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Bwenge's group update
Tuesday, October 21, 2014

The gorillas of Bwenge’s group are still under the leadership of Maggie, but Fossey Fund staff does not expect this atypical situation to continue for long. On Oct. 3, the group ran into Titus group, which also lost a dominant silverback, Rano, in July, but there were no transfers. On Oct. 12, a lone silverback approached the group led by Maggie, which led to stress and increased traveling by the group. During that time, a six-year-old male, Ntaribi, was left behind and trackers lost his trail, as is easy to do with a gorilla traveling alone, on Oct. 17. An additional tracking team is now looking for him.

Bwenge group after his deathSince then, Maggie has taken her group a considerable distance from the site of the interaction with Titus group, likely to limit potentially dangerous situations. Our trackers have noted that she has formed a close bond with sub-adult female Akaramata. This gorilla had a special relationship with Bwenge after he adopted her into his group and seems to consider Maggie a leader. We are uncertain how much longer Maggie will remain in leadership, but we hold high regards for this female and her admirable determination to lead Bwenge’s group.

During times like this, we are reminded of the importance of our trackers presence in the field 365 days a year. Our trackers are vital for monitoring unusual situations like this and for providing continual protection of gorilla groups and individuals—like Ntaribi.

If you'd like to learn more about how to help support our trackers, click here:


Help protect endangered orangutans this Halloween!
Thursday, October 16, 2014

While we specialize in the protection and study of gorillas here at the Dian Fossey Gorilla Fund, we care about protecting all primates — including endangered orangutans. This Halloween, you can help protect them too, by choosing candy made by companies that participate in the Roundtable on Sustainable Palm Oil (RSPO).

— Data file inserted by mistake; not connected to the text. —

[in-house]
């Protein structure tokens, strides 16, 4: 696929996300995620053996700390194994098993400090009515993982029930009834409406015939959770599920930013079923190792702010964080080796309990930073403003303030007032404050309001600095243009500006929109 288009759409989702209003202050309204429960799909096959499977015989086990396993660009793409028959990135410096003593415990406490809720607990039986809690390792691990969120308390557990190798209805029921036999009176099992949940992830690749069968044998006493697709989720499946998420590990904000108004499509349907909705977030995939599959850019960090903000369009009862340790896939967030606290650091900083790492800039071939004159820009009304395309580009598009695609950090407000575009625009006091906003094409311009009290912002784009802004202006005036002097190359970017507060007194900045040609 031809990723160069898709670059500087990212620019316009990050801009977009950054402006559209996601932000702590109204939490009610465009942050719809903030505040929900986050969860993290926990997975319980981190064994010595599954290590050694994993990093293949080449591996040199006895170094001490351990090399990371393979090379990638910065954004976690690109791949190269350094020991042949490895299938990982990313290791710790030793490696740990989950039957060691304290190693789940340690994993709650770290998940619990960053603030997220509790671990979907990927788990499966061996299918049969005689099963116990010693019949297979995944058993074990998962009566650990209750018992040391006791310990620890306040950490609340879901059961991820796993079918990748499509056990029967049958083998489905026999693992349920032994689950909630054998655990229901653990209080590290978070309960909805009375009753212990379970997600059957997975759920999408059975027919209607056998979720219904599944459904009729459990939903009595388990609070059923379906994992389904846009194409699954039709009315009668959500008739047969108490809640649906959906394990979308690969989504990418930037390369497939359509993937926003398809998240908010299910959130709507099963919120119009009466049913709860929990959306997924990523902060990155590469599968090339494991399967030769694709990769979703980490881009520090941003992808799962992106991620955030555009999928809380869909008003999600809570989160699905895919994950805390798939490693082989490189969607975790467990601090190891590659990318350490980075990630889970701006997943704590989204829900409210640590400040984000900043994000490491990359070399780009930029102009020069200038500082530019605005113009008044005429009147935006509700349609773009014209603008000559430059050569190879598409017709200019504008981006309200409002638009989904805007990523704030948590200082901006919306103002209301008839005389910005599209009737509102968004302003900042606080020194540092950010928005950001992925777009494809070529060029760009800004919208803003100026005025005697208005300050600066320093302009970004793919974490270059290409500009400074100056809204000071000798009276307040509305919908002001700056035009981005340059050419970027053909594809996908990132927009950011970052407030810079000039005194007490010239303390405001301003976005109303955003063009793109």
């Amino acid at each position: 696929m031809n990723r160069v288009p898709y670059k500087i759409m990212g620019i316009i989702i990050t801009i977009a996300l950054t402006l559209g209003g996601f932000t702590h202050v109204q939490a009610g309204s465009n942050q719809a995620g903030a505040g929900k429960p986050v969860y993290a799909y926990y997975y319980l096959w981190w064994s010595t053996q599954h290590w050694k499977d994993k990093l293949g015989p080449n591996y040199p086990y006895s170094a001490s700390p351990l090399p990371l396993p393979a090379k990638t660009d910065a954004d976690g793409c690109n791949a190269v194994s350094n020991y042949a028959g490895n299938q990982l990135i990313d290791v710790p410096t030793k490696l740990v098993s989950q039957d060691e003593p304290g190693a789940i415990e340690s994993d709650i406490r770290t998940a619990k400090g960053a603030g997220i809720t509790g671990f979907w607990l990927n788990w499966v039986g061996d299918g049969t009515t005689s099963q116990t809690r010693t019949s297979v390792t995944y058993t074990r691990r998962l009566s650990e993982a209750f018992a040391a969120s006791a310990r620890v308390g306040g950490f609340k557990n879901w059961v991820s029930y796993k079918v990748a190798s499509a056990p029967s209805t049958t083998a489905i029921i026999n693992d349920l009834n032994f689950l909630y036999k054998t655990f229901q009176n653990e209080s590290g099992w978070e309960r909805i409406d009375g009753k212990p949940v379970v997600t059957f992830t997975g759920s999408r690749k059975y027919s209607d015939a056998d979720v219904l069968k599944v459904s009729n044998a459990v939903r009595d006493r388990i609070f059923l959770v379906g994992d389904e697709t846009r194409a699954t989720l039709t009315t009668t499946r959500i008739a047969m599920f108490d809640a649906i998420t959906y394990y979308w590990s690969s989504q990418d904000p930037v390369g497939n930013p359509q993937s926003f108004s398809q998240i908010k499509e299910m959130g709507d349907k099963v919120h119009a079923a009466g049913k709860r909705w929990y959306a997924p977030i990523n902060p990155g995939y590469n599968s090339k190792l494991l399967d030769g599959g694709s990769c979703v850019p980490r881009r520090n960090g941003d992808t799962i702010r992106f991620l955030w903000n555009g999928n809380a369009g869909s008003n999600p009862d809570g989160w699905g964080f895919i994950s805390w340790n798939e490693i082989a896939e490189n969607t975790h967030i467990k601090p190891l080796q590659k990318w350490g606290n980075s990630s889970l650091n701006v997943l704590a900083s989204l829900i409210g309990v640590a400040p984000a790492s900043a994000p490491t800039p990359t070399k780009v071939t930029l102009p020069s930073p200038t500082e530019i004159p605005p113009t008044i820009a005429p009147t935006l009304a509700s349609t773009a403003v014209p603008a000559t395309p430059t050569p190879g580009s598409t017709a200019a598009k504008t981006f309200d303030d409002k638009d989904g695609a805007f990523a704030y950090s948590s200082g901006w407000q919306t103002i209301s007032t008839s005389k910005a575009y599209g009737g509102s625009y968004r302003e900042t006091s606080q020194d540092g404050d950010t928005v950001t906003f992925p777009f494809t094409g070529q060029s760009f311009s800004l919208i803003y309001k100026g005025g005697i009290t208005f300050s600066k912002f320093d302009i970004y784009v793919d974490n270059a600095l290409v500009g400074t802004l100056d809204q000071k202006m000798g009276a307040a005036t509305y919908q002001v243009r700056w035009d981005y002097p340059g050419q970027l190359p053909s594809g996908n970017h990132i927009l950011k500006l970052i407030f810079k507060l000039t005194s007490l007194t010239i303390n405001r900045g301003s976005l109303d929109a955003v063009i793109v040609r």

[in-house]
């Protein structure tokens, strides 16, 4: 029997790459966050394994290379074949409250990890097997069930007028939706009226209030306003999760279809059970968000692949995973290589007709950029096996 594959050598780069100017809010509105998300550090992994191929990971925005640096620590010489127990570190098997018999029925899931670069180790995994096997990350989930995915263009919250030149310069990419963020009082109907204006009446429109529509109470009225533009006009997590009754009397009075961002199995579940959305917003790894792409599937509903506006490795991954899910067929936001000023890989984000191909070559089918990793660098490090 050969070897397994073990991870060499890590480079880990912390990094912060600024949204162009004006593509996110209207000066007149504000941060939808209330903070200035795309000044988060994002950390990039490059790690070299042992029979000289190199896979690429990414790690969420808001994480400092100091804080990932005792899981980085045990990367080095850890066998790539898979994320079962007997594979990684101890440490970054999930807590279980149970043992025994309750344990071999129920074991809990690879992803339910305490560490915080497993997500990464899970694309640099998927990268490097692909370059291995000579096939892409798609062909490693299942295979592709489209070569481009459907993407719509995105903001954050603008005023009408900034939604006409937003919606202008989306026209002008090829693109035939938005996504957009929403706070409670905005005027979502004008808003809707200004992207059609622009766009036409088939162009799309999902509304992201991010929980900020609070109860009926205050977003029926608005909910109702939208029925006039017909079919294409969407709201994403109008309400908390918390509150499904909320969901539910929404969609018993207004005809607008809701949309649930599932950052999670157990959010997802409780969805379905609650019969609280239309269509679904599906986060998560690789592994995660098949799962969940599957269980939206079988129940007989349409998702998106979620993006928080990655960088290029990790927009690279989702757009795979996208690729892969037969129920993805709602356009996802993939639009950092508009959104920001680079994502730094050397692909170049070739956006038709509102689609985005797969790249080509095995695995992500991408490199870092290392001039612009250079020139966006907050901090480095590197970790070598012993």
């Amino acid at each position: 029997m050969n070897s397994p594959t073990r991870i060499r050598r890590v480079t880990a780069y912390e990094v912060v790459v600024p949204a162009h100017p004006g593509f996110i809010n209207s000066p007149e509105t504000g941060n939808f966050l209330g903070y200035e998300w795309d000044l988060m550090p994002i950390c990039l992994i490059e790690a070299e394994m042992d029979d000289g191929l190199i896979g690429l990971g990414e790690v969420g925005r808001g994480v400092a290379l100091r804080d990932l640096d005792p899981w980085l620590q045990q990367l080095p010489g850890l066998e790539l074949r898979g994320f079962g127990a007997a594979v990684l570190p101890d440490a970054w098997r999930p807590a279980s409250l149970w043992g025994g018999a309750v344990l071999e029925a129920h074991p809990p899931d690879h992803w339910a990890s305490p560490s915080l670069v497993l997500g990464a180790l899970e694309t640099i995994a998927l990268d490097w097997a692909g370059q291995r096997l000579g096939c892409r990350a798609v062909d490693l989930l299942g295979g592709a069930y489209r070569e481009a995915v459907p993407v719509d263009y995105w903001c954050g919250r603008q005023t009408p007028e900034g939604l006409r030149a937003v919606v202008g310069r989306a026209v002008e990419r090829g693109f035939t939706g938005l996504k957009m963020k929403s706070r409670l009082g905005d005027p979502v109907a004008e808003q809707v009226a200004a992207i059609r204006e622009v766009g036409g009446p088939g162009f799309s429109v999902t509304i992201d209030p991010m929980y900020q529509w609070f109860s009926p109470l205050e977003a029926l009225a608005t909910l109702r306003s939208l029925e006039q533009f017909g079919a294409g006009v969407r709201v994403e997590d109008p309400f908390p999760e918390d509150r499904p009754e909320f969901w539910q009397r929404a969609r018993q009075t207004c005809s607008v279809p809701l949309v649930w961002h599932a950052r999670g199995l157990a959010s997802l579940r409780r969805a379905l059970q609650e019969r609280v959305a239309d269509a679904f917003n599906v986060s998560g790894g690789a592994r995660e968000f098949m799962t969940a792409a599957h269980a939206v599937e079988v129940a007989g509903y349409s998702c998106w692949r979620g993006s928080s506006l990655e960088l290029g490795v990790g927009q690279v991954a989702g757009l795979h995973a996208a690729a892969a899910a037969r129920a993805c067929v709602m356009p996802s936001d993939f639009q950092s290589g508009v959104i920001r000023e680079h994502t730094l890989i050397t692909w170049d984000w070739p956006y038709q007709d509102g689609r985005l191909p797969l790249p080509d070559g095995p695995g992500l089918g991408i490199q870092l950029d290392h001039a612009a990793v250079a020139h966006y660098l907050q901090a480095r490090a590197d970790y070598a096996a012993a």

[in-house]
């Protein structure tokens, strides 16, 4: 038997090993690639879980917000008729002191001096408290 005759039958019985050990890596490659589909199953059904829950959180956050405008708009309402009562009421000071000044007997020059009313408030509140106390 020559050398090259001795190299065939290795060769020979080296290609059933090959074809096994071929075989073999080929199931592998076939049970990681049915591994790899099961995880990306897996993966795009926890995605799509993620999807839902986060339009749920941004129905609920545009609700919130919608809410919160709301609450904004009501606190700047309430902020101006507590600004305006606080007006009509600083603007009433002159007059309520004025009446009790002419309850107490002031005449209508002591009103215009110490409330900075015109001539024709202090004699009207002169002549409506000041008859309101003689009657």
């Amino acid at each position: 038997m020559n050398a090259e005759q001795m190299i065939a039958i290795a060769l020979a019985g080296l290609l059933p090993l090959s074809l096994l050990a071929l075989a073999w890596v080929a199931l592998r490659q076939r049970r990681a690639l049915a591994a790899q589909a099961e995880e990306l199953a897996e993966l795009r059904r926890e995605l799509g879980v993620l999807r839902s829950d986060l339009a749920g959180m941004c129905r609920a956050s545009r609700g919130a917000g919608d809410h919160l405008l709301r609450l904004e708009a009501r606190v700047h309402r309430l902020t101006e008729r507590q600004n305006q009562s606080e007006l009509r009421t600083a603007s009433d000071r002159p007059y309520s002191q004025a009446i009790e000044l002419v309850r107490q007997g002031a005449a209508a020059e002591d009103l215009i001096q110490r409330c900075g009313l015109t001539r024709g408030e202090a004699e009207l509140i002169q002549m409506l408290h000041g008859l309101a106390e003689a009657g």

The population of orangutans has been in severe decline during recent decades, with estimates of about 5,000 Sumatran orangutans left in the wild and about 45,000 Bornean orangutans. The main threat to their survival is deforestation due to agriculture. According to the Cheyenne Mountain Zoo, every year millions of acres of rainforest in Borneo and Sumatra are cut down and the main crop that is planted is oil palm. Palm oil is an important crop but can be produced responsibly, without cutting down forests on sustainable plantations and without burning the land for clearing (during which orangutans may perish).

Orangutans at Zoo AtlantaPalm oil production has reached new highs due to increased supply and demand for cookies, crackers, cosmetics and — you guessed it — candy.  And unfortunately palm oil production may become a problem for African species such as gorillas in the future.

Luckily, many companies have begun developing sustainable palm oil production methods. These companies make a commitment to produce palm oil in a way that minimizes its effect on orangutans, other wildlife, indigenous people and our planet.

For a list of orangutan-friendly choices, download the Palm Oil Shopping Guide app and see which companies are members of the RSPO.  Or, read here for more information: cmzoo.org/palmoil


Bwenge's group feeding calmly
Thursday, October 02, 2014

The day after silverback Bwenge’s sudden death, his group still seems calm, with elder female Maggie leading them. However, they are ranging just a few hundred meters from Titus’ group and are aware this other group is near. Fossey Fund trackers will be observing closely to see what happens next.

Official results on the necropsy of Bwenge’s body have not been released yet, though significant injuries were seen, a result of the interactions he had with a lone silverback recently.

In other gorilla group news, Fossey Fund trackers located today two groups that had been difficult to monitor in recent months due to their ranging in areas of the park over the Rwanda border in Congo - Mafunzo’s group and Gushimira’s group. This leaves only one group – Kuryama’s – out of our range for the time being.


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